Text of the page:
Late in the Louisville game in 2017, with the outcome already decided, a true freshman running back named Travis Etienne got his chance. He didn’t disappoint. Taking a handoff up the left side, he hit the nitro and outran every Cardinal defender to the endzone. The color commentator for the national broadcast, Kirk Herbstreit, was astonished, and he uttered the words many fans have never forgotten: “An embarrassment of riches! An embarrassment!”

There were many who shared his surprise at the time – having come off the 2016 National Championship and having lost star quarterback Deshaun Watson and several other key players, it was expected that the Tigers would take a step back. A Louisville squad led by Heisman Trophy winner Lamar Jackson was one of the teams that many thought could take advantage of those personnel loses. Suddenly, not only had the first stringers built a solid lead against the Cardinals, but now a true freshman, who wasn’t expected to be a contributor that season, was running “to the house” for scores. That might be the moment that many realized Clemson wasn’t going to fade away any time soon.

The Clemson coaching staff has taken advantage of that success on the recruiting trail. The Tigers have units that could use more depth, but some have so much depth that on the surface, one could question if the staff can find enough touches for everyone.

Running Backs

Hi Coach Spiller! Welcome aboard! Let’s ease you into this: your first job is to figure out how Clemson will follow up the Travis Etienne show. No pressure – he was only the ACC’s all-time leading rusher. The good news is that Spiller has multiple options. The bad news is that it isn’t clear which options stand out above the others.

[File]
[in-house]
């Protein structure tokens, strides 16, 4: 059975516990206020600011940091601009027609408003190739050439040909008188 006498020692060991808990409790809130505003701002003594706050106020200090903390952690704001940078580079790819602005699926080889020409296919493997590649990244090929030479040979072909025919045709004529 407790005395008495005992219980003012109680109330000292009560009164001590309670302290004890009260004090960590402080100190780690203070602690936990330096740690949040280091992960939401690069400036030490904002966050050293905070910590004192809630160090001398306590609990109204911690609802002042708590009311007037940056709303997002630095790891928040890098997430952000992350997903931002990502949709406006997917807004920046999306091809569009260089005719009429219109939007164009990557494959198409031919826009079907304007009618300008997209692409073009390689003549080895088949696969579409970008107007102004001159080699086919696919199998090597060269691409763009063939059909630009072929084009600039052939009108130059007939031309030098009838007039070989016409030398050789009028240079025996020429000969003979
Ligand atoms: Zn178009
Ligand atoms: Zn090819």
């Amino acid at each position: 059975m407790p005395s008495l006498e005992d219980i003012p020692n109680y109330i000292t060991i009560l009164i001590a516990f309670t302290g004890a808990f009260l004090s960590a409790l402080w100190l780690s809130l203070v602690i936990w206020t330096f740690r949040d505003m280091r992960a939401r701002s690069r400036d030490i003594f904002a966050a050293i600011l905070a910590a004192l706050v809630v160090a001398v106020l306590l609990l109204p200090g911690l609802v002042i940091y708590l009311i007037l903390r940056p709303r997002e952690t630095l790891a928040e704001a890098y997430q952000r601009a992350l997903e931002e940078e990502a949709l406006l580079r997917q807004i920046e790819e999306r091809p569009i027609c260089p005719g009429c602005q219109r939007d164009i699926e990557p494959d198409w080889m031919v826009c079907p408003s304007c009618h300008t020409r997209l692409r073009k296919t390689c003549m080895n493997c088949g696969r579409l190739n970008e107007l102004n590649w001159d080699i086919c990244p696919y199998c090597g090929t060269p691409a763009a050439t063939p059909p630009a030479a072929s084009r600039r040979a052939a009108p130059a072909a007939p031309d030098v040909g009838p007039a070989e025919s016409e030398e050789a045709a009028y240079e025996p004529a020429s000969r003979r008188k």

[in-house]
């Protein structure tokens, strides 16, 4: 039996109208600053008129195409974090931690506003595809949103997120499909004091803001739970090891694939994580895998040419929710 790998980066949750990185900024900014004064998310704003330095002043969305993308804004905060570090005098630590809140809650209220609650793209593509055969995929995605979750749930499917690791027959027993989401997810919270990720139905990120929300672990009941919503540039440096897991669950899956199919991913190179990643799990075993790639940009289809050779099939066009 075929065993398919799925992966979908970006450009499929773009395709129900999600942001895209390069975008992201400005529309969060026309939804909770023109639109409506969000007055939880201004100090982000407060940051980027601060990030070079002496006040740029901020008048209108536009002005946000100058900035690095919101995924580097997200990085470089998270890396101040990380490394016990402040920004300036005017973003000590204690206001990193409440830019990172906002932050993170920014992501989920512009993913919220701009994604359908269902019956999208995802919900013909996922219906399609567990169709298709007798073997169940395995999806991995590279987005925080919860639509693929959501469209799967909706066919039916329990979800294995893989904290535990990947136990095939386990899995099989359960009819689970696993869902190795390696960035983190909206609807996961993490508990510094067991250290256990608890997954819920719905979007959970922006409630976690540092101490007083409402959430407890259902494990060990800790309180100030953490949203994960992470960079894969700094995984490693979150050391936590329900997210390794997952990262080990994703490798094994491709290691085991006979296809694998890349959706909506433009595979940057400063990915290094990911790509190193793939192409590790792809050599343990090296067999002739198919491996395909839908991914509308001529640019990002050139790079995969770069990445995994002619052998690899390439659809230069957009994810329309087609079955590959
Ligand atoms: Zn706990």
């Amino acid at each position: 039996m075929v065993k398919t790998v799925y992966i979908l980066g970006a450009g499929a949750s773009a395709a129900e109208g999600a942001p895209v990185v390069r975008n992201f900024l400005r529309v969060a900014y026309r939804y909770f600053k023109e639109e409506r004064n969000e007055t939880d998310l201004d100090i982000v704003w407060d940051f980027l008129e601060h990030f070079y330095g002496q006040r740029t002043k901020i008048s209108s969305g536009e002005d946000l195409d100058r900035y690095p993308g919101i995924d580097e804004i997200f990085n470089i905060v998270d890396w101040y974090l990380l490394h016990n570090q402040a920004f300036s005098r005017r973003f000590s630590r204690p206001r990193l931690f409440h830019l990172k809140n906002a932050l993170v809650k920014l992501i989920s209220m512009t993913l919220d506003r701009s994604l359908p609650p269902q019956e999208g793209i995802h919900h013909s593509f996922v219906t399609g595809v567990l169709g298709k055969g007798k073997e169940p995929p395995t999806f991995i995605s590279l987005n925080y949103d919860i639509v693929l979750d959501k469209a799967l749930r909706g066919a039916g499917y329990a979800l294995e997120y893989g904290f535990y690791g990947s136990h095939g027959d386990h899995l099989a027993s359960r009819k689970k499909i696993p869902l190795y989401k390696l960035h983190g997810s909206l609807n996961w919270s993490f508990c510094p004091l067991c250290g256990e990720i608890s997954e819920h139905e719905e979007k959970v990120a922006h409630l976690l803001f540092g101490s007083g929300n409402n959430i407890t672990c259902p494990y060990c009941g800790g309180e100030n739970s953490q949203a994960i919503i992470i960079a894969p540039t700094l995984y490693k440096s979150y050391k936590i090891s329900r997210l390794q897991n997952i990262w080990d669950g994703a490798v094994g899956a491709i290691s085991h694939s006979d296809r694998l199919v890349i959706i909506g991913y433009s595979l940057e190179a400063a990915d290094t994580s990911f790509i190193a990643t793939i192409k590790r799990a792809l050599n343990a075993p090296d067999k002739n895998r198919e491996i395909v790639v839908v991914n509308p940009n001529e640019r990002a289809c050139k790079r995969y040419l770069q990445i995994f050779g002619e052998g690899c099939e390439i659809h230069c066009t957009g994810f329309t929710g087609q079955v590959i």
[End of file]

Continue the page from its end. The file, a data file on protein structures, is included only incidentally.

The easy choice would be Lynn-J Dixon, a senior that has backed up Travis Etienne the past two seasons. Lynn-J had a very good 2019 campaign. His 2020 didn’t go as planned. First, he had to deal with injuries that slowed down his fall camp. Then he found it challenging to find running room behind an offensive line that had trouble creating openings. There are many fans who are down on Lynn-J because of his 2020 season.

The fascinating thing is that many of those same fans had no problem forgiving Etienne for a similarly bad 2020. ETN’s numbers paled in comparison to his previous two seasons. It’s probably because ETN was a proven talent, so it was easy to blame the offensive line. That same logic should apply to Lynn-J too, but many are not so kind. That doesn’t mean there is nothing to criticize in Dixon’s game. Lynn-J has a hard time creating opportunities that aren’t created for him. When he has a solid line in front of him, he is productive. When the line doesn’t create a hole for him, he tends to get bottled up.

That’s why Kobe Pace’s first run in the Spring Game was eye-opening. On a play when the defensive line got the best of the offensive line, Pace still found a way to break out up the right side to get a first down. We’ve heard quite a bit about Pace through the spring and summer, and while he isn’t as fast as Lynn-J, he appears to have more dimension to his game than just speed. This will give him an advantage if offensive line is still struggling to run block.

Another dimension of being a running back in 2021 is being a receiver out of the backfield. We have seen Dixon make catches here and there, enough that there doesn’t seem to be any doubt in his abilities as a pass catcher. We really don’t know much about Pace from this perspective – he just didn’t get many opportunities on the field last season. Enter: Will Shipley. I’m not sure I have ever heard the amount of excitement from the coaching staff that I have heard about the wonderkid from Charlotte. I remember a lot of excitement about Demarkcus Bowman, from both fans and recruiting analysts, before he got to campus, but that subsided quickly when the coaching staff was gaga about Pace, and when asked about Bowman, all they could muster was “He sure is fast.” The writing was kind of on the wall for Bowman at that point. Shipley is getting a much different response. All the buzz from spring that was surrounding Kobe Pace has now shifted onto the true freshman. He is the textbook definition of the 21st century running back, the next edition of Christian McCaffrey, as lethal as a receiver as he is on the ground. The general wisdom is that it is going to be impossible to keep him off the field – he is too talented and versatile.